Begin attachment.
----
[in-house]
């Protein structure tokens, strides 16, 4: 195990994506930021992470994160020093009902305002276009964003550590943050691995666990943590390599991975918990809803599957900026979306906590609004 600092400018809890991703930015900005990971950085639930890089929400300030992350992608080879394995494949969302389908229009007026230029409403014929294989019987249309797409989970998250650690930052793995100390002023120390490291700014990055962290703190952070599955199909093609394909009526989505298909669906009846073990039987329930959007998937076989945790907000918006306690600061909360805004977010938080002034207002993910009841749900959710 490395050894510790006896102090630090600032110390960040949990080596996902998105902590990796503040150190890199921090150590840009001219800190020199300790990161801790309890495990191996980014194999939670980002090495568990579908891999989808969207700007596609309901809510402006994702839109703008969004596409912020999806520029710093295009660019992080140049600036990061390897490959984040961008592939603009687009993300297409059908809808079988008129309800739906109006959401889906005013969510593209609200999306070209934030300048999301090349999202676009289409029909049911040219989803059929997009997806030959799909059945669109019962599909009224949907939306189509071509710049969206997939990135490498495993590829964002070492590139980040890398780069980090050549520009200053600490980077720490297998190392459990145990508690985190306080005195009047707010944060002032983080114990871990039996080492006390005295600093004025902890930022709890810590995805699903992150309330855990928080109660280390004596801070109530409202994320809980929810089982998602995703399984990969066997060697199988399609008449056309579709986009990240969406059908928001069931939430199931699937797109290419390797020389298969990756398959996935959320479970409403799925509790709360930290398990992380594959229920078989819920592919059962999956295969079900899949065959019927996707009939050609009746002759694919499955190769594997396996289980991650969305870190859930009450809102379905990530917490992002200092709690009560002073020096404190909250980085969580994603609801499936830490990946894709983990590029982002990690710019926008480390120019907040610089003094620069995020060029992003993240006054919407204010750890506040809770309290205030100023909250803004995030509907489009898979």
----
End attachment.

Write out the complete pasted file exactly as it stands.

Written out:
[in-house]
């Protein structure tokens, strides 16, 4: 195990994506930021992470994160020093009902305002276009964003550590943050691995666990943590390599991975918990809803599957900026979306906590609004 600092400018809890991703930015900005990971950085639930890089929400300030992350992608080879394995494949969302389908229009007026230029409403014929294989019987249309797409989970998250650690930052793995100390002023120390490291700014990055962290703190952070599955199909093609394909009526989505298909669906009846073990039987329930959007998937076989945790907000918006306690600061909360805004977010938080002034207002993910009841749900959710 490395050894510790006896102090630090600032110390960040949990080596996902998105902590990796503040150190890199921090150590840009001219800190020199300790990161801790309890495990191996980014194999939670980002090495568990579908891999989808969207700007596609309901809510402006994702839109703008969004596409912020999806520029710093295009660019992080140049600036990061390897490959984040961008592939603009687009993300297409059908809808079988008129309800739906109006959401889906005013969510593209609200999306070209934030300048999301090349999202676009289409029909049911040219989803059929997009997806030959799909059945669109019962599909009224949907939306189509071509710049969206997939990135490498495993590829964002070492590139980040890398780069980090050549520009200053600490980077720490297998190392459990145990508690985190306080005195009047707010944060002032983080114990871990039996080492006390005295600093004025902890930022709890810590995805699903992150309330855990928080109660280390004596801070109530409202994320809980929810089982998602995703399984990969066997060697199988399609008449056309579709986009990240969406059908928001069931939430199931699937797109290419390797020389298969990756398959996935959320479970409403799925509790709360930290398990992380594959229920078989819920592919059962999956295969079900899949065959019927996707009939050609009746002759694919499955190769594997396996289980991650969305870190859930009450809102379905990530917490992002200092709690009560002073020096404190909250980085969580994603609801499936830490990946894709983990590029982002990690710019926008480390120019907040610089003094620069995020060029992003993240006054919407204010750890506040809770309290205030100023909250803004995030509907489009898979």